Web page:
The title says it all.
In the evening.
Or, at the end of the summer, if we’re talking about beef cattle that are currently grazing on upland pastures.
But whether it’s in the evening (for dairy cattle) or at the end of the season (for beef cattle), the point is that cows come home at a fairly languid pace. They wander gradually towards the place they’d like to get to, pausing frequently to ruminate, and often having the air of someone who has forgotten where he is going, or why.
Then they are usually brought home, no, rather than come home on their own accord like cows at milking time?
All jokes aside, I’m fairly confident the saying is just an elaborate way of saying “We could argue about this all day.”
Feel free to now post the fable about the farmer with the runaway cows arguing with his farm hand about the best way to search for them.
And here in California, when they chow down on a marijuana patch, they are so languid that they just … float away. Ranchers have been known to employ blimps to retrieve them, or milk 'em if they’re below 10,000 feet.
Not till they’re good and ready.
Cows and to some extent horses and sheep, tend to be creatures of habit. They walk around grazing. After awhile they learn where the best grass in the pasture is along with sources of water, shade, salt licks, and dirt so they can roll in dust. At the end of the day they go back to the corral, barn, or wherever else they know they will be safe, get milked, or get extra feed.
That’s when you do a count to find if any are missing which could be anything from being injured to giving birth to sometimes they just get curious and wander off.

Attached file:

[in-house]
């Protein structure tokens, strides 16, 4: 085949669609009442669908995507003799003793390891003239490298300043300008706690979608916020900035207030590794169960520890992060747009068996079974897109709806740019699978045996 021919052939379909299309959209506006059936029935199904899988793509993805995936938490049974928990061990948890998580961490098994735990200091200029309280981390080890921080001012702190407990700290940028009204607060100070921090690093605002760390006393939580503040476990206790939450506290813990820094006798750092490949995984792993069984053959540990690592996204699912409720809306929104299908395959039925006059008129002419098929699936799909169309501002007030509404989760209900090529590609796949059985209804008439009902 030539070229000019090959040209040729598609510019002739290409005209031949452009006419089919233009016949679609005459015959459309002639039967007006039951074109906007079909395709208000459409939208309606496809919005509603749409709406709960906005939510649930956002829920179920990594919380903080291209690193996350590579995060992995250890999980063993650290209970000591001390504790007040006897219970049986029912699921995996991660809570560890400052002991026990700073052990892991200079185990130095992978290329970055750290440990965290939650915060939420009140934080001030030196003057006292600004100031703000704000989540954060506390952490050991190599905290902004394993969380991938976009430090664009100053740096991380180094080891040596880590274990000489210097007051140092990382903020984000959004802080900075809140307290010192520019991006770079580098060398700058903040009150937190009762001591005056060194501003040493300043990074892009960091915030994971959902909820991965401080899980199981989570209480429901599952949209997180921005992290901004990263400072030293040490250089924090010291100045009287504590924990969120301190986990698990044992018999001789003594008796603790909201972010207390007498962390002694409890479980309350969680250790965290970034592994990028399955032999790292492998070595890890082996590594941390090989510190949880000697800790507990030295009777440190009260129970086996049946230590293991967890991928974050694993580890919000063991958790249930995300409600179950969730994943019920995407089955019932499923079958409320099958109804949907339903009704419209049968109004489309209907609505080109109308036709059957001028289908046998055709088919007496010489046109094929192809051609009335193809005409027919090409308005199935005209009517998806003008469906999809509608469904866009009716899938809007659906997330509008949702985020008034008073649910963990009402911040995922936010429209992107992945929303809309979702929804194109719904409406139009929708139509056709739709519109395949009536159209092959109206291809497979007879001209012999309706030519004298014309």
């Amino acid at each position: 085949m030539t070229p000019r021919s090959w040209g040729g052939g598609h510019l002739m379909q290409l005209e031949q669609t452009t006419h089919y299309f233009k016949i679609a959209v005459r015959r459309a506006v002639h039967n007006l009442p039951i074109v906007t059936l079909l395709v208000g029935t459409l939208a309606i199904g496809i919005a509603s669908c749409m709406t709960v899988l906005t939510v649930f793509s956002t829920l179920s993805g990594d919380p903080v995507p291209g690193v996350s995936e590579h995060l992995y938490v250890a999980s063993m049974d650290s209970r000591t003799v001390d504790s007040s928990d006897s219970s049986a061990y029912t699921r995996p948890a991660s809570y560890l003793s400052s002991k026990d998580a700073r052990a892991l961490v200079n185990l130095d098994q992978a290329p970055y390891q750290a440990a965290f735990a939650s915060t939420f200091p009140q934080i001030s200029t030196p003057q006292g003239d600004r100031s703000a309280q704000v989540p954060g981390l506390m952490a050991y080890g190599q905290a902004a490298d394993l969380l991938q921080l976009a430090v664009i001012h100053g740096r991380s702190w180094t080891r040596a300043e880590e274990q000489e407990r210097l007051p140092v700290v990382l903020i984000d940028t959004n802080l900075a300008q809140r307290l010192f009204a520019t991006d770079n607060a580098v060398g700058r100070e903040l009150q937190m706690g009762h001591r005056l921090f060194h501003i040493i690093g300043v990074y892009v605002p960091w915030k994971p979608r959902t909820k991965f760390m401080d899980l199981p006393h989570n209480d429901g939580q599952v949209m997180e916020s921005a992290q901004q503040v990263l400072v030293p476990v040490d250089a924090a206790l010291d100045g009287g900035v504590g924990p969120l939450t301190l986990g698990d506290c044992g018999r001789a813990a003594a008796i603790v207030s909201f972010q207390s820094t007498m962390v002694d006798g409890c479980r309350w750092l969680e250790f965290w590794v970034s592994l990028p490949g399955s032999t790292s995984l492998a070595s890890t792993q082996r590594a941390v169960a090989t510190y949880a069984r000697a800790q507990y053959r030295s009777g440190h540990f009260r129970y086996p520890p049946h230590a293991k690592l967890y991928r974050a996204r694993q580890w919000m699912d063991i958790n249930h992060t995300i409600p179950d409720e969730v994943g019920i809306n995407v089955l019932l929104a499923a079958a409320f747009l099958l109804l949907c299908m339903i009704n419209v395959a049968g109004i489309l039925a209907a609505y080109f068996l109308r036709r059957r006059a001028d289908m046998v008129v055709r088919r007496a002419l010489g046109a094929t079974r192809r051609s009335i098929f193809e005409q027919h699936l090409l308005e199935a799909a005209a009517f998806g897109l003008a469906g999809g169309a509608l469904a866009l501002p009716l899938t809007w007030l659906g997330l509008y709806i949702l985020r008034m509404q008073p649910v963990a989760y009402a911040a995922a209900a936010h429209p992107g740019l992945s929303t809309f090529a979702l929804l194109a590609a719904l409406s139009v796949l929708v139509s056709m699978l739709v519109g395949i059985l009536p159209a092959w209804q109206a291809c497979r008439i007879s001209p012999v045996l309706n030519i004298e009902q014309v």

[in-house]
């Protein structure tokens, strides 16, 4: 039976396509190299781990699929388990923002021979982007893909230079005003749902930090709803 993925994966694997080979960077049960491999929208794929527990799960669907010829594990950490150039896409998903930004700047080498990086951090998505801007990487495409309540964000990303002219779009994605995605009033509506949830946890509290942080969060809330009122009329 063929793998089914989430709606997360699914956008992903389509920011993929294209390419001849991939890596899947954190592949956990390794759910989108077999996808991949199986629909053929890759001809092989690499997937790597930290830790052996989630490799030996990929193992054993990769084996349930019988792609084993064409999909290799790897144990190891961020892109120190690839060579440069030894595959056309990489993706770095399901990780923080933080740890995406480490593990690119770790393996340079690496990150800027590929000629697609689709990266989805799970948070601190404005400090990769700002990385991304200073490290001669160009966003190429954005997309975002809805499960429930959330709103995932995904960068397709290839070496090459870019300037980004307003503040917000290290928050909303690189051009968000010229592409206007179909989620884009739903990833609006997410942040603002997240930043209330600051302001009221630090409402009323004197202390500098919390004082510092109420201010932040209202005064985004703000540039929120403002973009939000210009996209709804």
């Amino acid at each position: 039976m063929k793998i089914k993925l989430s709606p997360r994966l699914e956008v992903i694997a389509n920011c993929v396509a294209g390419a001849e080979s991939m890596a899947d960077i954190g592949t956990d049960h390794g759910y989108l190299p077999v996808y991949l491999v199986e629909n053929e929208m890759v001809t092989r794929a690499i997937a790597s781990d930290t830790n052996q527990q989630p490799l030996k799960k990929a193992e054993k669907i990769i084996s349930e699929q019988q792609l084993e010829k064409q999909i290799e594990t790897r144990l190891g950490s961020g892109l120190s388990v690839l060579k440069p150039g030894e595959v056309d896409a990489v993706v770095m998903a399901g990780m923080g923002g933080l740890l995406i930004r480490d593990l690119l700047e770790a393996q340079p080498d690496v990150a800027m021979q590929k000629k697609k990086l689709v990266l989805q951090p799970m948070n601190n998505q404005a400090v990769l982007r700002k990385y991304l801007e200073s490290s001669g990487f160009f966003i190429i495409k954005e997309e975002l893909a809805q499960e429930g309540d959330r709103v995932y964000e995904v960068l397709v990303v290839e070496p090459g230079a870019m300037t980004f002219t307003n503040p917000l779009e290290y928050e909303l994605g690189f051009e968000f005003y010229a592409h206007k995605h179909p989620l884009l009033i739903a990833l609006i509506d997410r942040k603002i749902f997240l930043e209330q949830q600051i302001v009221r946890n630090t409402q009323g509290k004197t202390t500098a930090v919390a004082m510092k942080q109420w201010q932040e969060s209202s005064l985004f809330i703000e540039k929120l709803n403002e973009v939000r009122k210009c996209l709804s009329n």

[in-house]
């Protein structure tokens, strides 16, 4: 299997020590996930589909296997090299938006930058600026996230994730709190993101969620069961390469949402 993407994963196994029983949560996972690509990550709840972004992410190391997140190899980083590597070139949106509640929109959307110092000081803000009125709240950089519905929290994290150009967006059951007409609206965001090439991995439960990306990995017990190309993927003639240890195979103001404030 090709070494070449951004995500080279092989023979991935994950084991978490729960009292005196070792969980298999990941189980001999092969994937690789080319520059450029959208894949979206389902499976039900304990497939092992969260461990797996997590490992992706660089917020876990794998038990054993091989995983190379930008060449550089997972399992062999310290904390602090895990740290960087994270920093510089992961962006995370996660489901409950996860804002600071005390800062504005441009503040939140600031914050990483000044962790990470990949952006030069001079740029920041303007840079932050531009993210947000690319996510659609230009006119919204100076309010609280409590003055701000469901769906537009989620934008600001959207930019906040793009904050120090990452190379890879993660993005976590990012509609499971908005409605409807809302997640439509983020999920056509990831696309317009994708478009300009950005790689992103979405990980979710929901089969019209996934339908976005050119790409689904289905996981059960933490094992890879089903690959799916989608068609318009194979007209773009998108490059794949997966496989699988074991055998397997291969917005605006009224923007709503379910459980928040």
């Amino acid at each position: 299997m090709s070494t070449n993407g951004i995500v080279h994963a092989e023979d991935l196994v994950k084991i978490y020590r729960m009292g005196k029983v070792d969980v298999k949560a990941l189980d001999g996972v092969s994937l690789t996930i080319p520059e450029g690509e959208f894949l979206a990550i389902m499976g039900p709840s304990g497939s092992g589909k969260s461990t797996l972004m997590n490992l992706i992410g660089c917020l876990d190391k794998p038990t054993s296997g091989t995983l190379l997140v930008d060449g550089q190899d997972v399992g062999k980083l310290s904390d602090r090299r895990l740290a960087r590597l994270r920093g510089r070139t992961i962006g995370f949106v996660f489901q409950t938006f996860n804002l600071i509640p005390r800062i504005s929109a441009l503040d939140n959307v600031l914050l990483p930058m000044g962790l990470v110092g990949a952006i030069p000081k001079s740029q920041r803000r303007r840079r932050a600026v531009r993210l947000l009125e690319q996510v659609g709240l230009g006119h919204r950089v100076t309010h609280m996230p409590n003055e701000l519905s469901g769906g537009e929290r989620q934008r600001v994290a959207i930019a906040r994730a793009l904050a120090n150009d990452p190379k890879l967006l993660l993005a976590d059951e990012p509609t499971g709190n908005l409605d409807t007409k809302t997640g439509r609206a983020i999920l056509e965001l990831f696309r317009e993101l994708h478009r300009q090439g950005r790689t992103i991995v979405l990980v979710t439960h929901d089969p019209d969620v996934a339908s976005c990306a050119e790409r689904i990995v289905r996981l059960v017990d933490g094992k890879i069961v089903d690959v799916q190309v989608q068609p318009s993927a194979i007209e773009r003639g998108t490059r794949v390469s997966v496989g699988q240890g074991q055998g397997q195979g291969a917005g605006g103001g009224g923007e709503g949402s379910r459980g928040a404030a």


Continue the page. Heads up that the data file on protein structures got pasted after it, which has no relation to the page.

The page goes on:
Cows roll around on the ground to cover themselves like a pig would? I didn’t think a cow was physically capable of that. I thought their large bodies and skinny legs precluded such things.
Well I don’t know about the cows, but according to Admiral Kirk the horse comes home just before the barn door is fixed.
I thought they didn’t. Cowboys drove cows to slaughter, or to a train station to slaughter, and they never came home. The cowboys eventually came home without them. The trip driving the cows to slaughter was arduous. Even if they did come home, it would take months, but they don’t
You’re not from around here, are you?
Well after the chickens do.
Not in a month of Sundays.
Ironically enough, for jumpers, it depends on the porkchop plot. https://en.m.wikipedia.org/wiki/Porkchop_plot
Anyone care to do the return math? http://courses.ncssm.edu/math/NCSSM%20Student%20Materials/InvestigationsTrimester%203/Moon.pdf
ETA: Is farmer Stranger around?
We could argue till the cows come home and still not reach an agreement. Or something along those lines.
Some speculation from Wiktionary:
In my experience staying with several relatives that were dairy farmers, the cows had at best a mild interest in returning to the barn for milking. (Which was twice a day then. Modern factory dairies do it thrice a day.)
Maybe a couple cows would wander nearer to the barn, but the overwhelming majority didn’t.
They did seem to like the extra feed they got: a scoop of ground wheat in the trough while milking and some alfalfa in the corral on the exit side of the barn. But apparently not enough to make them go “Wow, milking time! I better get close to the barn to get some yummy stuff.”
So the kids had to bring the cows in. Fairly easy if boring. The cows rarely tried to avoid being herded in. They were quite used to it.
A generation back, before the area was fenced in, the cows would wander over a large area of rangeland. Rounding them up was done on horseback. Again, a sign they had little interest in returning to the milking barn.
The expression basically means “not quite never”. Not an absolute “never” but way past “don’t hold your breath”.